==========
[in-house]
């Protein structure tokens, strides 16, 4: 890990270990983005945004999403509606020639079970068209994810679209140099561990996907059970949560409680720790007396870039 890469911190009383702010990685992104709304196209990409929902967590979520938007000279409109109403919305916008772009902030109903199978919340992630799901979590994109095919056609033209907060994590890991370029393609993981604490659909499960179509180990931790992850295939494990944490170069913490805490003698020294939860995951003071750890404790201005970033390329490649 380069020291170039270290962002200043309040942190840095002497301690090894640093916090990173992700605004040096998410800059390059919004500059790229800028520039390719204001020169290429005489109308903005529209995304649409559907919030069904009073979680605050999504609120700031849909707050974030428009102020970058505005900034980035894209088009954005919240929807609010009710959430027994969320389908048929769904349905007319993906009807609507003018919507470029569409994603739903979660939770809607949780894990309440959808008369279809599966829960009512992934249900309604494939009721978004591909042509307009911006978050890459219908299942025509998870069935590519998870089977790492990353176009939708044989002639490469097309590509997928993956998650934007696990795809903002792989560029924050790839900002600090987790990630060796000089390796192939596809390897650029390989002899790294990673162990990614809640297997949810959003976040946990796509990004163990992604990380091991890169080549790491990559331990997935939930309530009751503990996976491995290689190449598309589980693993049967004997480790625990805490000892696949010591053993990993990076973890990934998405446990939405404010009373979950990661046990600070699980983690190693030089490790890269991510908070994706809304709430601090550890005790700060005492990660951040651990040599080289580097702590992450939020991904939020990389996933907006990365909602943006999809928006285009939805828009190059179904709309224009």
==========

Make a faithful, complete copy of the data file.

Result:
[in-house]
């Protein structure tokens, strides 16, 4: 890990270990983005945004999403509606020639079970068209994810679209140099561990996907059970949560409680720790007396870039 890469911190009383702010990685992104709304196209990409929902967590979520938007000279409109109403919305916008772009902030109903199978919340992630799901979590994109095919056609033209907060994590890991370029393609993981604490659909499960179509180990931790992850295939494990944490170069913490805490003698020294939860995951003071750890404790201005970033390329490649 380069020291170039270290962002200043309040942190840095002497301690090894640093916090990173992700605004040096998410800059390059919004500059790229800028520039390719204001020169290429005489109308903005529209995304649409559907919030069904009073979680605050999504609120700031849909707050974030428009102020970058505005900034980035894209088009954005919240929807609010009710959430027994969320389908048929769904349905007319993906009807609507003018919507470029569409994603739903979660939770809607949780894990309440959808008369279809599966829960009512992934249900309604494939009721978004591909042509307009911006978050890459219908299942025509998870069935590519998870089977790492990353176009939708044989002639490469097309590509997928993956998650934007696990795809903002792989560029924050790839900002600090987790990630060796000089390796192939596809390897650029390989002899790294990673162990990614809640297997949810959003976040946990796509990004163990992604990380091991890169080549790491990559331990997935939930309530009751503990996976491995290689190449598309589980693993049967004997480790625990805490000892696949010591053993990993990076973890990934998405446990939405404010009373979950990661046990600070699980983690190693030089490790890269991510908070994706809304709430601090550890005790700060005492990660951040651990040599080289580097702590992450939020991904939020990389996933907006990365909602943006999809928006285009939805828009190059179904709309224009």